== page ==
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Computer Modeling Predicts 75-Percent Hydrogen Cars by 2060

STREET Modeling SoftwareComputer modeling is being used in an increasing numbers of cases in recent years to make predictions about different events and possible outcomes. NOAA uses computer modeling to predict the path and severity of hurricanes.

A company called ESRI is currently using computer modeling to track and predict the outbreak of the H1N1 virus (swine flu) and to reduce greenhouse gases around the San Francisco area.

A new computer modeling program of interest called STREET (or the Spatially & Temporally Resolved Energy & Environment Tool) developed by Shane Stephens-Romero of University of California, Irvine (UCI) predicts that if in the year 2060, 75-percent of the drivers on the road will be driving hydrogen cars in the Los Angeles area greenhouse gas emissions will be 60-percent lower than they are currently.

According to Scott Samuelsen, director of the Advanced Power & Energy Program and the person who lead the development of UCI hydrogen fueling station that dispenses H2 (at both 5,000 and 10,000 psi), “The research is well positioned, considering the development of a hydrogen infrastructure is at the crossroads of global climate change, the future of the automobile, the state economy, and California’s leadership in addressing the conflict between energy and the environment.”

Also according to UCI, “STREET considers variables in extreme detail – not just which fuel vehicles will use but how the fuel is made, where it comes from, how it’s transported and along which routes, and where fueling stations might be located.”

A week ago I talked about how a clear pathway from H2 production to pump would help for quicker adaptation of hydrogen cars. The STREET modeling software compares multiple pathways to the same goal and will predict the advantages and disadvantages of each pathway chosen.

The STREET software will help government officials, hydrogen advocacy groups and business join together to form a logical plan for the rollout of hydrogen vehicles in the future. The software is getting accolades from such entities as General Motors, Toyota, Honda, Air Products, Shell, the California Air Resources Board and the California Energy Commission.

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6 comments

  1. The program predicts what would happen to air quality IF 75% of cars were FCVs…the % of cars is an input not an output of the program…

  2. The year 2060 is an awfully long ways out. The year 2015, about 5 years from now, is when hydrogen cars are supposed to be commercialized and affordable. Why does this software make such a bleak prediction about when hydrogen refueling infrastructure will be adequate to support millions of fuel cell cars in the
    U.S.? It seems we could build a large scale hydrogen refueling system right now if we really wanted to. Granted, that would probably mean having stations five years prior to there being affordable fuel cell cars.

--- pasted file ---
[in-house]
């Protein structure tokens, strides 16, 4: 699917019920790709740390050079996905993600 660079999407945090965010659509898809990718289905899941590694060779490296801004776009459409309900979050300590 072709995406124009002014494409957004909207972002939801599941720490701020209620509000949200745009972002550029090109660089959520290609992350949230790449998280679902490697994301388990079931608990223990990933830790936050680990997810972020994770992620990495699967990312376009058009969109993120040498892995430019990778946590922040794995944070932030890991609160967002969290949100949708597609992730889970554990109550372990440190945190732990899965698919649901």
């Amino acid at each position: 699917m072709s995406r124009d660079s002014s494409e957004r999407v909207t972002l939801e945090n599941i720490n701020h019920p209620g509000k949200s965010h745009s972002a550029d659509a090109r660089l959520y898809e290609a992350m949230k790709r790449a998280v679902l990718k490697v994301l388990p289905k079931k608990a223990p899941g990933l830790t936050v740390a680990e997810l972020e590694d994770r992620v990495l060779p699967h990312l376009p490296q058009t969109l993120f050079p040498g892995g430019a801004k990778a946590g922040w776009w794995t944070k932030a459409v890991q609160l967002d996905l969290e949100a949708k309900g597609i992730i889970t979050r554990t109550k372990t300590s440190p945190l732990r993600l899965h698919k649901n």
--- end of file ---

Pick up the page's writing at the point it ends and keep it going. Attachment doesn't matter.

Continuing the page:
Even if one chooses to fuel the majority of fuel cell cars by steam reforming natural gas, that will be a significant step forward environmentally.

    I really wonder how Interstate Traveler could fit into the model for providing hydrogen refueling infrastructure along the Interstates? I’d like to see a line
    go up along say I-5 in Oregon.

  3. admin

    I think the model can predict all sorts of variables based upon current information. For instance, if we had 75-percent hydrogen cars by 2060 in Los Angeles there would be 60-percent less air pollution. The emphasis really is what it would take to reduce greenhouse gas emissions in Los Angeles by 60-percent. The model shows different scenarios for achieving this, including the number of hydrogen cars that it would take to make this happen.

    I see the modeling software as extremely positive and useful in that it will help government and business predict the most efficient and cost effective pathways for building out a hydrogen infrastructure using current technology (and possibly even future technology scenarios).

  4. I believe that a 75% by 2060 is underestimated.They are already ahead of where they thought that they would be by now.If petroleum prices climb much higher it will speed developement even more rapidly.The information that I have been reading about petrol supplies and the predicted increases in demand will make the conversion necessary sooner.
    I wonder if the computer modeling program has taken any of that into account.It is not all about carbon emissions,but may be more of a marketing ploy.
    I believe a more accurate modeling would make more emphasis on supply and demand of petrol prices since that is what will make this tech viable.

  5. Also does it take into factor the high possibilty of supply disruption which is why we have a presense in the middle east now to protect supply lines.The loss of just one refinery could send oil prices soaring and investments into alternatives accordingly.It will be the economics that drive this not carbon emissions,but it is one of the many benefits.

  6. I understand that the 75% is an input rather than an output but my point is still the same.Thanks.

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